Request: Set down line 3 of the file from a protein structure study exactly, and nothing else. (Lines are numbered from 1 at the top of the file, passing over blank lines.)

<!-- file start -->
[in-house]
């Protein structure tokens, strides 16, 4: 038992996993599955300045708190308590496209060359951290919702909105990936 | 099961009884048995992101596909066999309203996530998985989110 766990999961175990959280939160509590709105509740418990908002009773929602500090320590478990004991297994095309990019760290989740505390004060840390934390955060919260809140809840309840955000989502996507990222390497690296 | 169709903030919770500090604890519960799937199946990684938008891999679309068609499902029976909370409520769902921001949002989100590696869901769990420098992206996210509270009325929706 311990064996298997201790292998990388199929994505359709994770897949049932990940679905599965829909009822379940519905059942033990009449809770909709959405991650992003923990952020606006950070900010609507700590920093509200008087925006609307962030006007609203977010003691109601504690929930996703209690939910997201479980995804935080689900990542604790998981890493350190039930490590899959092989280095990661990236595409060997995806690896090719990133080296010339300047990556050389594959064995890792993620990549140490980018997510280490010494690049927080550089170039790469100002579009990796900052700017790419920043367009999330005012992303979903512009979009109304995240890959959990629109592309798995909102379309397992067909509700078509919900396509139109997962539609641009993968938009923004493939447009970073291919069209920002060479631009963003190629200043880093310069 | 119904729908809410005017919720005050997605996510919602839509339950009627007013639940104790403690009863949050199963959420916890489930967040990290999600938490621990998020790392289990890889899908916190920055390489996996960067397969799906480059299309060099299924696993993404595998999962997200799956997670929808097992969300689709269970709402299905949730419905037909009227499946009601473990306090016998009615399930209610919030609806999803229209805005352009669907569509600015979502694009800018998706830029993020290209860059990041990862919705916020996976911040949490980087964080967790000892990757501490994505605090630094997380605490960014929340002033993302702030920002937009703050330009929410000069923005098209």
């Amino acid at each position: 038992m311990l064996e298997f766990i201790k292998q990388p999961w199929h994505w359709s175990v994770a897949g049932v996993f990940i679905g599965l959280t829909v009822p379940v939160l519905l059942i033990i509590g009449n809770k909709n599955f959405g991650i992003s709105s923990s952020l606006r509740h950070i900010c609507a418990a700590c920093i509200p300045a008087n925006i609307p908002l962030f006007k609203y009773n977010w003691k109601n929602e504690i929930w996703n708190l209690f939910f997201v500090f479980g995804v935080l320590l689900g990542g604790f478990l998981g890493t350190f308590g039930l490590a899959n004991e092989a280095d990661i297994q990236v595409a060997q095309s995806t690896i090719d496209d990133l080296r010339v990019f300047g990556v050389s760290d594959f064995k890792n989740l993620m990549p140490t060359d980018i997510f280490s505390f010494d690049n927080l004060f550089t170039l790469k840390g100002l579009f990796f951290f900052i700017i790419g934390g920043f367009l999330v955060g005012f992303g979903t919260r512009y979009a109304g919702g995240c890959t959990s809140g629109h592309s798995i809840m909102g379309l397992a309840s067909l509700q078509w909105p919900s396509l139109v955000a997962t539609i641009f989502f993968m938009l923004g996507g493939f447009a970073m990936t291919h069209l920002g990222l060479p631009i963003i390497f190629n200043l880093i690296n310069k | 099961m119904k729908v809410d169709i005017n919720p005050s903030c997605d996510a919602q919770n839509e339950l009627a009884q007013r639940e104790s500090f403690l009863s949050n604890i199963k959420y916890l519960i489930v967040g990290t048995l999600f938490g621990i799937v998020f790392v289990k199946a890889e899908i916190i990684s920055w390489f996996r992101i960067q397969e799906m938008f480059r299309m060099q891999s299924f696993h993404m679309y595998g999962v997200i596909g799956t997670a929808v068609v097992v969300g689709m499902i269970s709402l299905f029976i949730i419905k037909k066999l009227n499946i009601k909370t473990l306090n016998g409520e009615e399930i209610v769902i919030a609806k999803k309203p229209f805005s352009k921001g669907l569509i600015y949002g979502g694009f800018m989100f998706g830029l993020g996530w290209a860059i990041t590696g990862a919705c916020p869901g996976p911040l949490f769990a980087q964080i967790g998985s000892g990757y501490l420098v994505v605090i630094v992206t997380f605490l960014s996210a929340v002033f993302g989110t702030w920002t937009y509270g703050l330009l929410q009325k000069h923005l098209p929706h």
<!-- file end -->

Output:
């Amino acid at each position: 038992m311990l064996e298997f766990i201790k292998q990388p999961w199929h994505w359709s175990v994770a897949g049932v996993f990940i679905g599965l959280t829909v009822p379940v939160l519905l059942i033990i509590g009449n809770k909709n599955f959405g991650i992003s709105s923990s952020l606006r509740h950070i900010c609507a418990a700590c920093i509200p300045a008087n925006i609307p908002l962030f006007k609203y009773n977010w003691k109601n929602e504690i929930w996703n708190l209690f939910f997201v500090f479980g995804v935080l320590l689900g990542g604790f478990l998981g890493t350190f308590g039930l490590a899959n004991e092989a280095d990661i297994q990236v595409a060997q095309s995806t690896i090719d496209d990133l080296r010339v990019f300047g990556v050389s760290d594959f064995k890792n989740l993620m990549p140490t060359d980018i997510f280490s505390f010494d690049n927080l004060f550089t170039l790469k840390g100002l579009f990796f951290f900052i700017i790419g934390g920043f367009l999330v955060g005012f992303g979903t919260r512009y979009a109304g919702g995240c890959t959990s809140g629109h592309s798995i809840m909102g379309l397992a309840s067909l509700q078509w909105p919900s396509l139109v955000a997962t539609i641009f989502f993968m938009l923004g996507g493939f447009a970073m990936t291919h069209l920002g990222l060479p631009i963003i390497f190629n200043l880093i690296n310069k | 099961m119904k729908v809410d169709i005017n919720p005050s903030c997605d996510a919602q919770n839509e339950l009627a009884q007013r639940e104790s500090f403690l009863s949050n604890i199963k959420y916890l519960i489930v967040g990290t048995l999600f938490g621990i799937v998020f790392v289990k199946a890889e899908i916190i990684s920055w390489f996996r992101i960067q397969e799906m938008f480059r299309m060099q891999s299924f696993h993404m679309y595998g999962v997200i596909g799956t997670a929808v068609v097992v969300g689709m499902i269970s709402l299905f029976i949730i419905k037909k066999l009227n499946i009601k909370t473990l306090n016998g409520e009615e399930i209610v769902i919030a609806k999803k309203p229209f805005s352009k921001g669907l569509i600015y949002g979502g694009f800018m989100f998706g830029l993020g996530w290209a860059i990041t590696g990862a919705c916020p869901g996976p911040l949490f769990a980087q964080i967790g998985s000892g990757y501490l420098v994505v605090i630094v992206t997380f605490l960014s996210a929340v002033f993302g989110t702030w920002t937009y509270g703050l330009l929410q009325k000069h923005l098209p929706h």